Tag Archive: wordpress

Create A Custom Module in the Enfold Advanced Layout Builder

April 8, 2020

If you’ve done any custom WordPress development in the past 10 years, you’ve probably stumbled upon or worked on the Enfold theme which uses the Advanced Layout Builder.  This is a proprietary page editor used by the popular theme developed by the theme’s creators.  The theme alone has 200k sales, so it’s fairly common. It comes with a lot of built in modules and elements, but there may come a point where you’d like to extend this editor to allow for custom elements.

Below is an example code snippet that builds this custom element.  I’m going to describe how to use it in more detail below.

There are 4 parts to this code snippet and they all play an important role in how your element appears and functions.

  1. Declaring the element and defining its name, description, icon, etc
  2. Determining what fields the user can edit while using this element
  3. Determining what the element looks like inside the editor when used
  4. Determining what is output on the front-end with your element

We are going to describe how and where to set this up in greater detail.

Setting up your files and calling them

The first step in extending this custom builder is determining where these files are going to live.  In my case, I set them up in my WordPress theme and then referenced them in my functions.php  file.  That is what I would recommend.

So, in your theme, set up a directory called “custom-elements”.  You are probably going to make multiple custom elements and they all need a separate file.  You would place them inside this directory.  Here is the code snippet you would place in your functions.php  file to call that directory so Advanced Layout Builder knows where to find them:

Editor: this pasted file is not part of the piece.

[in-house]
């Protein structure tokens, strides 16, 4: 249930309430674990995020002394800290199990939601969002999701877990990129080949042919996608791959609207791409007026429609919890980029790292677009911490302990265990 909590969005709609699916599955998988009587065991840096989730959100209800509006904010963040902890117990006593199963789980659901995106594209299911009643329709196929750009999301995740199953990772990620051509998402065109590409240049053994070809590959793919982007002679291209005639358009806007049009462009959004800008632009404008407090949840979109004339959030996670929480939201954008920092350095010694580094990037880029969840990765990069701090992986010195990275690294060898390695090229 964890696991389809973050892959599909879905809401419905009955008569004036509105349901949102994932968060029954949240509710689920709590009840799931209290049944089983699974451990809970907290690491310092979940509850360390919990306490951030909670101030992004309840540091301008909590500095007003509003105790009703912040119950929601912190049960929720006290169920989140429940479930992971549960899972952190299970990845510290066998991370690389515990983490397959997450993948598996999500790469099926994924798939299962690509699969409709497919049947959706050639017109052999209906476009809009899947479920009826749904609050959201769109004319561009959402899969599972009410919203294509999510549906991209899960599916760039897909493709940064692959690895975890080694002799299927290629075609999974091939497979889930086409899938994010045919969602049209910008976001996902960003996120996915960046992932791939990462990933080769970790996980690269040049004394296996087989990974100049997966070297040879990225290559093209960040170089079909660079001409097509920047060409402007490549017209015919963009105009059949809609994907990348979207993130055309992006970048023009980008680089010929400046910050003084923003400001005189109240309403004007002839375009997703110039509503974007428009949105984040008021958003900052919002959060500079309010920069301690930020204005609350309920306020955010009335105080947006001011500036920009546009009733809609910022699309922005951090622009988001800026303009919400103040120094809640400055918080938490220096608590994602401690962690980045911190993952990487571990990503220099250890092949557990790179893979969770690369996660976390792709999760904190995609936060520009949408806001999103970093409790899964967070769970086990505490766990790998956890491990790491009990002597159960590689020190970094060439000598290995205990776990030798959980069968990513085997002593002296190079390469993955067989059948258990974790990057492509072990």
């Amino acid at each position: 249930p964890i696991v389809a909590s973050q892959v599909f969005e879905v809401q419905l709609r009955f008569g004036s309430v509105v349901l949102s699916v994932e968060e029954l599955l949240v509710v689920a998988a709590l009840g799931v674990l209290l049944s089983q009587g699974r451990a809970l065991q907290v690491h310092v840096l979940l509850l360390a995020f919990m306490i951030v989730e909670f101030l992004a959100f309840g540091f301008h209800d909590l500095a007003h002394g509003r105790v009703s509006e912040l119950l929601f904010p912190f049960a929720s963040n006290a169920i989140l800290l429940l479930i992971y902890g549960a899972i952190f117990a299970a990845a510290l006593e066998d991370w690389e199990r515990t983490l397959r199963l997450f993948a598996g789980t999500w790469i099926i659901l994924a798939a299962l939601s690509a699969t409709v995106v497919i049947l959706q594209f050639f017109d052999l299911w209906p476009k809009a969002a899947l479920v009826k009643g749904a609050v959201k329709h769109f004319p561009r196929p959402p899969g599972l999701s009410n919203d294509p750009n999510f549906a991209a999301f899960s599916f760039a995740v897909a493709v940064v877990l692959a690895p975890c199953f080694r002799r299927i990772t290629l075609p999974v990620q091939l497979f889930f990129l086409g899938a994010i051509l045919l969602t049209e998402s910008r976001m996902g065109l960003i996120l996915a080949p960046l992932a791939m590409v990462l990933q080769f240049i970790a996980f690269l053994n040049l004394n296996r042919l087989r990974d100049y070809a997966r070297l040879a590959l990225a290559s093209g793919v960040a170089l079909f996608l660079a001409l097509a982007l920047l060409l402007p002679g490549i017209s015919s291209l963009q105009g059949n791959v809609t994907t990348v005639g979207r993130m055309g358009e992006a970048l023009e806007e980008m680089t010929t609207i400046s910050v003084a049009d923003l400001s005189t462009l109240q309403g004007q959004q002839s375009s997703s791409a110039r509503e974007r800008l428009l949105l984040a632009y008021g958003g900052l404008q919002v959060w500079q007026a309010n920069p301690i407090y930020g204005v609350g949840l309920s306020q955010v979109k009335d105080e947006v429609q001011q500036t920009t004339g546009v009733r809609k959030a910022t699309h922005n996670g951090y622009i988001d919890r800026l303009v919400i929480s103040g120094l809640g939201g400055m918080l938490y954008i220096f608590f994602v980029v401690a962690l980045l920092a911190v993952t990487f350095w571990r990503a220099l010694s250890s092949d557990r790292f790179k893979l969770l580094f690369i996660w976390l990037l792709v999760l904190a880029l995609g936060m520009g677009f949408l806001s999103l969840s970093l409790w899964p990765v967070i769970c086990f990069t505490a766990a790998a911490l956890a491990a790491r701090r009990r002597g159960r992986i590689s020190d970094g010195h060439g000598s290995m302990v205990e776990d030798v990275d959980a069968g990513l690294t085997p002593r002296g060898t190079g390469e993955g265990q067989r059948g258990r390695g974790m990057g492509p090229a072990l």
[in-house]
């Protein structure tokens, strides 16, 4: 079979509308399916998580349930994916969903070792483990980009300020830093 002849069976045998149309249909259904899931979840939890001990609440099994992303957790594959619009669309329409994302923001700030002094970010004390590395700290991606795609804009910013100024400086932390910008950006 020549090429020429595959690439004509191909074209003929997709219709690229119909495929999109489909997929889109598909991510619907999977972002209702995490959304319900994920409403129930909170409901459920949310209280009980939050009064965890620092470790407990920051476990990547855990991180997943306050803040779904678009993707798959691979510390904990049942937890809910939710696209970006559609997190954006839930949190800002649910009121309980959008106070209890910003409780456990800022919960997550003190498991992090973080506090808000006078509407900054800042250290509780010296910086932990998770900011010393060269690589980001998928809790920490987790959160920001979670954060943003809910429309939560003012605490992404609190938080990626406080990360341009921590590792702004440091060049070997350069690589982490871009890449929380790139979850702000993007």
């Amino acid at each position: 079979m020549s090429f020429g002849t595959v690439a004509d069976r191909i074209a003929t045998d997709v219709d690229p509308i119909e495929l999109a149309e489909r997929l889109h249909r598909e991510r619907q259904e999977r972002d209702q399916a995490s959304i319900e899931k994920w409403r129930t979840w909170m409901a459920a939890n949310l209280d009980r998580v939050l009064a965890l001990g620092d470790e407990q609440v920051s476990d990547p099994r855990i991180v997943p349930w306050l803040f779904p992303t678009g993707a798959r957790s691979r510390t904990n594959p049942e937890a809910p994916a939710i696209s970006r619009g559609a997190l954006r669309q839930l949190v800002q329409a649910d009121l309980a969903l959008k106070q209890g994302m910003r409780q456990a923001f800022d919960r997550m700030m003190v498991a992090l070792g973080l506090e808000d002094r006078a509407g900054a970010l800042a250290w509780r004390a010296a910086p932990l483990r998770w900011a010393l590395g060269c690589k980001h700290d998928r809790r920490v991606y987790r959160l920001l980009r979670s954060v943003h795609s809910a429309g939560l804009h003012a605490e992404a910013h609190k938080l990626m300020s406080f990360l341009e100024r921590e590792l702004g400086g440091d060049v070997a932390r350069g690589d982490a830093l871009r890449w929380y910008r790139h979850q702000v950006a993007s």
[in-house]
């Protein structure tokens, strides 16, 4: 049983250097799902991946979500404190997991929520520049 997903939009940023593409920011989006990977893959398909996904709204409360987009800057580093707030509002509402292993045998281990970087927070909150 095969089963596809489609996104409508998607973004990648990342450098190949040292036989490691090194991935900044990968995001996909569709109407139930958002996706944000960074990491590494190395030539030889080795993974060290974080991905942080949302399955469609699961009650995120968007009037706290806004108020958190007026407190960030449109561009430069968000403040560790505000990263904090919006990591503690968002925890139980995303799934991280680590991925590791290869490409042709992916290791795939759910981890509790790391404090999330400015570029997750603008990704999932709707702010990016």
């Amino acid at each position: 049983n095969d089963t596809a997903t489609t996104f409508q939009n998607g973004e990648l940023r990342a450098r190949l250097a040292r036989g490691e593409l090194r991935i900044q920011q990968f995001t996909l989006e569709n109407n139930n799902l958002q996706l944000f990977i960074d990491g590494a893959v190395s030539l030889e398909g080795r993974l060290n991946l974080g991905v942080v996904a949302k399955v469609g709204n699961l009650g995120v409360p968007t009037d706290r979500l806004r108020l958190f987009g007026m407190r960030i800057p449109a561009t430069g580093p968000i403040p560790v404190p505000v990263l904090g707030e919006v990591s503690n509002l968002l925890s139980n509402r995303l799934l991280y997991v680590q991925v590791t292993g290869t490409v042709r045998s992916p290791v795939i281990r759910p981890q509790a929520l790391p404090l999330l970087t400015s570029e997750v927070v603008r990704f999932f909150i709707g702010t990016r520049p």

That declares that going forward, check out “/custom-elements/” to see if there are files.

Next, let’s set up a demo custom element file within that directory.  Any custom element files in that directory going forward will be recognized and included when the Advanced Layout Builder loads on the back-end.

Make a file in that directory called “custom-element.php”.  Copy the entire code snippet that builds the custom element in there and save.  You should now see a custom element when you refresh the page editor in the back end on it’s own tab.

Let’s break down those parts to see how you can re-purpose those for your needs.

Extending the Avia Shortcodes Class

This part of the code defines your custom element’s name and function:

You are going to need to make avia_your_new_custom_element  a unique function name for each of the custom elements you make.  Make sure you update it on both lines.

Customize the element declaration

Let’s look at this piece of the code:

This section is defining a lot of important details about your new custom element.  Most are self explanatory, but the key things are the name, icon, shortcode, and tooltip.  These all need to be unique and help identify what they are and do to to your content editor.

I got the icon by literally “Right Click > Inspect Element > Image Name” of the icon I wanted to steal from another Advanced Layout Builder Module.  They almost always start with “sc-” and you can find the best one that fits your element.